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9 Interesting Uses for Honey in Your Garden

A jar of honey laying in a bed of herbs, lemon balm, oregano, mint and sage.
Keep a jar of honey handy when the gardening season rolls around.

Honey is, of course, a delicious ingredient. It has a range of culinary uses and can be spread on toast, drizzled over yogurt and fresh fruit, and be used in a range of enticing recipes.

But what you may not know is honey can also be very useful in your garden (and for you as the gardener).

When using honey, whether in your home or your garden, it’s best to choose a quality, local, honey.

Better yet, become a beekeeper and you could have your own supply. Keeping honey bees is one good way to make sure you always have pollinators around to help you in your home growing efforts. 

Whether or not the honey you have comes from your own hives, here are nine interesting ways to use honey in your garden.

1. Root Cuttings with Honey

Close up of a pothos cutting and it's roots in a clear jar. Behind the jar is a large jar of amber colored honey. Behind the honey is a black bag labeled Big Foot Mycorrhizae. These items are sitting on a weathered brass plant holder.
Give your growing roots the nutrients they need.

Honey has antibacterial and antifungal properties and provides an energy source that can help promote root growth and keep roots growing strong. When used on cuttings, it helps them to form roots, and once roots develop, can help to create a safe environment where they can continue to grow. 

Simply add 2 tbsp of honey to 2 cups of boiled water and leave it to cool. Then dip the ends of your cuttings into this solution before planting. For even better results, mix in a mycorrhizae inoculant as well. To read up on this cool fungi and what it can do for your plants, click here.

You can also use this solution to water the cuttings once they have been placed into their containers or planting locations. 

2. A Fertilizer for Fruiting Annuals

Honey is not only antibacterial and antifungal. It’s also an excellent source of nutrients – not just for us, but for plants too. Honey is a source of many essential plant elements – two of the ‘big three’ – phosphorus and potassium, and also other nutrients like calcium, iron, magnesium, and zinc.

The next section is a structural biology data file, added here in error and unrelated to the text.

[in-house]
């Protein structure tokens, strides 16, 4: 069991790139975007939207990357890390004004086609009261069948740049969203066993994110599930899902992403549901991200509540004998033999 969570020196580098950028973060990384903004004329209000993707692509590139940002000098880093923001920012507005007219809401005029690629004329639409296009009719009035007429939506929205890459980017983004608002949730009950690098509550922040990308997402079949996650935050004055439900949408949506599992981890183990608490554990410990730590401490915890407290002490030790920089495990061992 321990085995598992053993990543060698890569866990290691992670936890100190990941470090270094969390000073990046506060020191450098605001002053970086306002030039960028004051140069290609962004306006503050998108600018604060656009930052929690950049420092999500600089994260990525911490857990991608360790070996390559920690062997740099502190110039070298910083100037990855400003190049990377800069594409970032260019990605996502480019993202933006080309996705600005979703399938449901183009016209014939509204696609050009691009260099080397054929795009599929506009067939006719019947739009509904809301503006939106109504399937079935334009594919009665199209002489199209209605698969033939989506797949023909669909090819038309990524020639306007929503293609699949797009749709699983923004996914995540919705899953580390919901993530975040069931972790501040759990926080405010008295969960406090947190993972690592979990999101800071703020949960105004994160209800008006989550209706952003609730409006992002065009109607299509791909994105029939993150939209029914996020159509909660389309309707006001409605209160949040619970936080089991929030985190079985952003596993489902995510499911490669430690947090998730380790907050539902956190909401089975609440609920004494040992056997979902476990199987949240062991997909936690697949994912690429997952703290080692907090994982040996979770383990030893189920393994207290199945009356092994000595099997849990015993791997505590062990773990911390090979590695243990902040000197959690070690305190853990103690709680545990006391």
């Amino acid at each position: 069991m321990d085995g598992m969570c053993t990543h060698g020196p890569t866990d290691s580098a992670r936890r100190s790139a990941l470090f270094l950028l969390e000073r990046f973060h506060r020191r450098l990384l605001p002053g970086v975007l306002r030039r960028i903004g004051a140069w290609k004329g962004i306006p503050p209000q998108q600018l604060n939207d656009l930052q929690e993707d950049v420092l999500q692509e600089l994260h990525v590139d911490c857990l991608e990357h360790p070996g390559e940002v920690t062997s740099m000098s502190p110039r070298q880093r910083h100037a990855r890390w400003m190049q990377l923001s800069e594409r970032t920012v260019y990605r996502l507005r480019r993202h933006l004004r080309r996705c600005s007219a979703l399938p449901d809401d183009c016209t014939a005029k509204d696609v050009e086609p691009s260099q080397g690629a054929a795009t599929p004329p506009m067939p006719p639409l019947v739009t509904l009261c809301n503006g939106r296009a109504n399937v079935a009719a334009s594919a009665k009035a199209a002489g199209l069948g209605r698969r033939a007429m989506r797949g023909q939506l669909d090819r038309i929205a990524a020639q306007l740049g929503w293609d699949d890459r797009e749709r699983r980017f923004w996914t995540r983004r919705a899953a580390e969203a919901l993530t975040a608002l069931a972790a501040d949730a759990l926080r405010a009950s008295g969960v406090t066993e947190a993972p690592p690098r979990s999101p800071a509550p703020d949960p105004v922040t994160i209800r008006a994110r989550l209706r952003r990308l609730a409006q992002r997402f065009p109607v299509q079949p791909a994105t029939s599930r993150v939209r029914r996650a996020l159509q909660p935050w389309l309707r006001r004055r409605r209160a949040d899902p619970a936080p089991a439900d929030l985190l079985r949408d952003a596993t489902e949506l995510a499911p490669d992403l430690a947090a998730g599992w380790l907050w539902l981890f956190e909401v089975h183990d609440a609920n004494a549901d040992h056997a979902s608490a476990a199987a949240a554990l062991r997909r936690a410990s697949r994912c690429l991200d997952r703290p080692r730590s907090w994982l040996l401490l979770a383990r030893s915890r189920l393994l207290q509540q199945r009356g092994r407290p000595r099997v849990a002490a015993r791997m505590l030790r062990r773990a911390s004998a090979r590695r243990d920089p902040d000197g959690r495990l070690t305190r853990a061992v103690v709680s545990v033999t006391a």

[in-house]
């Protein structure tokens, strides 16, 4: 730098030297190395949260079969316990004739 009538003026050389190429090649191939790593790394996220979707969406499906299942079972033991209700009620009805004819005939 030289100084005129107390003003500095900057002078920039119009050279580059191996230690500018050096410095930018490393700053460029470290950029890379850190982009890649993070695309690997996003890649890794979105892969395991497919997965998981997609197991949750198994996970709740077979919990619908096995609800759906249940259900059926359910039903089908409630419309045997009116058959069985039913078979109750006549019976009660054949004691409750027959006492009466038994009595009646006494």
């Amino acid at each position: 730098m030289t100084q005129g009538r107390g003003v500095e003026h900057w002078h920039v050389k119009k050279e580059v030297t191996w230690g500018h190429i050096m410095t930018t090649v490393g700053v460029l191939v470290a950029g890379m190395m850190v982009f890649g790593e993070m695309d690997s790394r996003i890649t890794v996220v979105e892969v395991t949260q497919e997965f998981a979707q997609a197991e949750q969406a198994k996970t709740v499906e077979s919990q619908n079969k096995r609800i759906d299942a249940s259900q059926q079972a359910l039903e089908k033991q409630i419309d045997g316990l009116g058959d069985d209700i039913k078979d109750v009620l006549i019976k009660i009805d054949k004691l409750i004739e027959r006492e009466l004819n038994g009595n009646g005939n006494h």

A yellow watering can pouring water over a bucket of marigolds with grow bags full of herbs in the background. In the foreground is a jar of honey.
A sweet fertilizer to be sure.

It can be used to make a good organic liquid fertilizer for your plants. The nutrient composition means that it can be particularly beneficial for flowering and fruiting plants. 

To make a liquid honey fertilizer, mix a tablespoon or two of honey with 7 cups of boiled water. Stir well, then leave to cool. Then use this to water your flowering or fruiting plants. 

3. Foliar Spray to Pep Up Your Plants

A spray bottle and a jar of honey sitting on the top of a Garden Tower among the plants.
Give your plants a boost with this easy-to-make foliar spray.

In addition to using honey to promote root growth, and improve the flavor of fruits, you can also use it to save plants that are flagging.

If plants are showing signs of nutrient deficiency, especially if you suspect a deficiency of one of the essential plant nutrients honey can provide. Plants that need a boost may benefit from the use of a honey-based foliar spray. 

Add 2 tbsp of honey to a gallon of water, then spray this solution onto the leaves of unhealthy plants every week or two. If a nutrient deficiency is to blame, you may soon see positive results. 

Again, however, think about what might be attracted to the honey foliar spray before you decide to use it.